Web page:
Remodeling project can complicate life in the kitchen

My shoulders sagged.  My mouth was drawn, and tears filled my eyes. I sat cowering in the corner of my airline seat.

I would be gone only three days visiting a relative; however, the car was barely out of the driveway when my husband announced his plans.

“What are you going to do with yourself?” I lovingly asked my husband as he drove the car.

Coughing slightly, he whispered, “Move the washer and dryer out of the kitchen.”

My head jerked up, and my eyes flashed widely.

‘What! Oh no, don’t start any remodeling projects while I’m gone,” I pleaded.

But I knew it was too late.  The look was there. As I sat in my airline seat, I envision what was going to happen.

I suppose I have myself to blame if I hadn’t been so vocal about the fact that some fool who designed the house put the most used appliance (the washer and dryer) in a 58 ¾ inch space inside a closet! In the kitchen?

May that person be cursed with a breadboard on top of their silverware drawer.

You see, for years, I had struggled with this dilemma. I was dragging the dirty laundry down the hall, squeezing it into the washer with naturally no place to put it after the dryer cycle but on the kitchen table.

Did this architect just assume that the kitchen table would be empty? 

Architect, you are either naive on the subject of living space or think that games, toys, bills, mail, patterns, keys, and fondue forks have drawers with names on them?

Naturally, on my busiest of laundry days, the doorbell rings. I tiptoe to the curtain, peek through, and there stands Aunt Mable and Aunt Violet, who has never been to my home, and I haven’t seen in two years.

You know darn well that they won’t stop ringing the bell; they will be turning the doorknob next.

Of course, they will give you the obligatory “Don’t worry about your messy house, dear, we just came to see you,” as their eyes roam wildly about in fright.

Desperately, I swooped the laundry off the table (after kicking the table contents under the floor mat) race down the hall and fling the laundry onto my bed.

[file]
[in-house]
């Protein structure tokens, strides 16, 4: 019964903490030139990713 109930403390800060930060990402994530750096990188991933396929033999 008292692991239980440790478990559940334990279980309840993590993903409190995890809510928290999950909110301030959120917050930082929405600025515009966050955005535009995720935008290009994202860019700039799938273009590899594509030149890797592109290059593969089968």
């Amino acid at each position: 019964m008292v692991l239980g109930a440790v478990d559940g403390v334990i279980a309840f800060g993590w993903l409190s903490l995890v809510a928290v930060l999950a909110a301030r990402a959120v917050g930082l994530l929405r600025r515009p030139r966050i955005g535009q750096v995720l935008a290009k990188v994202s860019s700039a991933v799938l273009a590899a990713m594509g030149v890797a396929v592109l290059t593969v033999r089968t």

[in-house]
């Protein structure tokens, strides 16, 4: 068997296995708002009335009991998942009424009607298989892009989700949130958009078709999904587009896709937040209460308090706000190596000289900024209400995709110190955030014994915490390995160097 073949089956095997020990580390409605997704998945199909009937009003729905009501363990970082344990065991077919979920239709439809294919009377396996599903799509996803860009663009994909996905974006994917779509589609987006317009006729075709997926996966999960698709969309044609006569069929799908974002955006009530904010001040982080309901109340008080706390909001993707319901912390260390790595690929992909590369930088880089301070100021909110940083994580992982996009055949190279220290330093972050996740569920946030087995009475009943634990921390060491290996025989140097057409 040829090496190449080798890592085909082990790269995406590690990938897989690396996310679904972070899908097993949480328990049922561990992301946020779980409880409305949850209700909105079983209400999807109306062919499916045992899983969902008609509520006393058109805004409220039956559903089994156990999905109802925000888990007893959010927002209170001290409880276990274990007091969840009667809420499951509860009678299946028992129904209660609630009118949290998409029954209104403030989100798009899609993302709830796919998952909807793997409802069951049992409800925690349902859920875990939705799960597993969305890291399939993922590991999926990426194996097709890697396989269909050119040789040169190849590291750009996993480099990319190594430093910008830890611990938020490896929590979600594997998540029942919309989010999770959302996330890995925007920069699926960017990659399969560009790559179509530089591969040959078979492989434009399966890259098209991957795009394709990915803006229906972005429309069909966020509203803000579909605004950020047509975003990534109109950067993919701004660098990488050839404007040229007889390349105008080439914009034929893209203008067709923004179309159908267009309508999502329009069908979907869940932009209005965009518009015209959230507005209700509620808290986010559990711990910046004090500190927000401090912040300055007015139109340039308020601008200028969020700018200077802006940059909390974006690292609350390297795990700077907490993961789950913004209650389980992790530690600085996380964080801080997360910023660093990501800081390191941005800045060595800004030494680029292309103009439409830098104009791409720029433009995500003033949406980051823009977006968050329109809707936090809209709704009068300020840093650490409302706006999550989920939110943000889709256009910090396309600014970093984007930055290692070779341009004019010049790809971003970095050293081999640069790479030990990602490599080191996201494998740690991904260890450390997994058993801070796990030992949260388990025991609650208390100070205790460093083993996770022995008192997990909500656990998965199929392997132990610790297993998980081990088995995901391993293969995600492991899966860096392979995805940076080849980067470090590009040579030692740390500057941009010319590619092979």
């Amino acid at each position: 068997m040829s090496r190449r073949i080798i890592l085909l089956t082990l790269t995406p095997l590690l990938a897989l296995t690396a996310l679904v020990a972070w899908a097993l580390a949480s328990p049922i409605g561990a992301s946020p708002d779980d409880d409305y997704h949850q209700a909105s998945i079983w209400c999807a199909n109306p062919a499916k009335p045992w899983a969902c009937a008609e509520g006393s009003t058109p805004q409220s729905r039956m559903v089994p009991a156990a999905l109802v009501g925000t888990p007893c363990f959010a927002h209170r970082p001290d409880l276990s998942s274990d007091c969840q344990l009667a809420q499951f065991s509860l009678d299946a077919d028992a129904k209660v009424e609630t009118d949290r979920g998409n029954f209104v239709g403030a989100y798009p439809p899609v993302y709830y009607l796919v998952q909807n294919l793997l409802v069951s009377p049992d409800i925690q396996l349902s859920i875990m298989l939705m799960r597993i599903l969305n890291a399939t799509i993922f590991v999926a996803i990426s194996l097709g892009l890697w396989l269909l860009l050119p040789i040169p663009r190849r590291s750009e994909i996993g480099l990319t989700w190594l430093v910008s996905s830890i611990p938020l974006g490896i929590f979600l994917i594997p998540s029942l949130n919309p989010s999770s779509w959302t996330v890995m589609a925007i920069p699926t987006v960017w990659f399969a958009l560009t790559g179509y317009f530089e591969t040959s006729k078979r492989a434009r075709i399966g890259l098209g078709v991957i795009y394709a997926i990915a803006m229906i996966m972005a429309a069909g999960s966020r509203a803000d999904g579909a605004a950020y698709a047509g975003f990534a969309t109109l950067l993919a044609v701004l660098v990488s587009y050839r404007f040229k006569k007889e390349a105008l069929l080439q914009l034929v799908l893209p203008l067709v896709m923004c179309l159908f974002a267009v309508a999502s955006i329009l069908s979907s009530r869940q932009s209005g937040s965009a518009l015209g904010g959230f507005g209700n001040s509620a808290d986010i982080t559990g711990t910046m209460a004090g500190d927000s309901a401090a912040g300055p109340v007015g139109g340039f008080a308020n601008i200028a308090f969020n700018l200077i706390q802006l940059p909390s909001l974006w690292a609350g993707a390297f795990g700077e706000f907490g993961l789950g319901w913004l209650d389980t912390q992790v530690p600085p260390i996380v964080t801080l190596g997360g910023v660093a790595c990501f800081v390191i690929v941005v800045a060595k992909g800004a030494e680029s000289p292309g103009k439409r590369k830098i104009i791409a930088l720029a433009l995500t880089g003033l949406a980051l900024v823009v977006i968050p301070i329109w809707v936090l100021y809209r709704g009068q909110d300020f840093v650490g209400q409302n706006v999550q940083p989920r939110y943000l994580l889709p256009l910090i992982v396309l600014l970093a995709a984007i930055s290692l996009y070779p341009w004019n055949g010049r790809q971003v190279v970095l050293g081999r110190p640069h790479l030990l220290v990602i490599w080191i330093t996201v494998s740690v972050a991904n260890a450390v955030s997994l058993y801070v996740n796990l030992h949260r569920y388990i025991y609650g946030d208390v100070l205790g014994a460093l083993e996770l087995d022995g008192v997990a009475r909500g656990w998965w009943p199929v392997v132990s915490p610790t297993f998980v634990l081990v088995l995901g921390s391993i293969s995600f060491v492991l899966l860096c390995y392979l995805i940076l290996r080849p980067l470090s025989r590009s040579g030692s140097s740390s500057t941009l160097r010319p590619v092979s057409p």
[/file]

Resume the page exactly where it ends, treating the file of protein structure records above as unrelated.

They don’t leave until 11:30 pm that night. Somehow, managing to keep them out of the bedroom exhausted, I collapse.  Too tired to fold the laundry, I gently roll them on the floor where they mingle and mate with dirty clothes.

I realized the next day, to my dismay, I have to start the entire process again.

But now, the problem had worsened. My husband, the world’s handiest handyman – NOT! – was tired of hearing the whining and decided to do his favorite project – FORMICA.

This man learned how to apply Formica on toilet partitions during a part-time job in college.

He has had the fever ever since. We have a lovely array of colors on a Formica coffee table, sewing table, chest of drawers, closet door, and TV trays.  I have no idea what wood looks like.

I had an inkling that removing the washer-dryer would leave a large (well 58 ¾ inch gap)in our kitchen.

What does this mean?  I will tell you what it means. A total kitchen remodel!

Lucky, you say? Huh. I don’t think I will be seeing quartz countertops and oak cabinets. Oh no, it will be FORMICA.


Cooks all day while your husband destroys your kitchen into no-man’s land. You need a Crockpot.

Remolding? Get one soon.

2 lbs stew meat, cut in 1-inch cubes

¼ cup flour

1 ½ tsp salt

1 ½ cups beef broth

1 tsp Worcestershire sauce

1 peeled clove garlic

1 bay leaf

1 tsp paprika

4 carrots, peeled and sliced

3 potatoes, peeled and diced

2 onions chopped

1 stalk celery, sliced

Place stew meat in Crockpot. Mix flour, salt and pepper. Drench meat stir to coat.  Add remaining ingredients and stir.  Cover and cook low 10+ hours.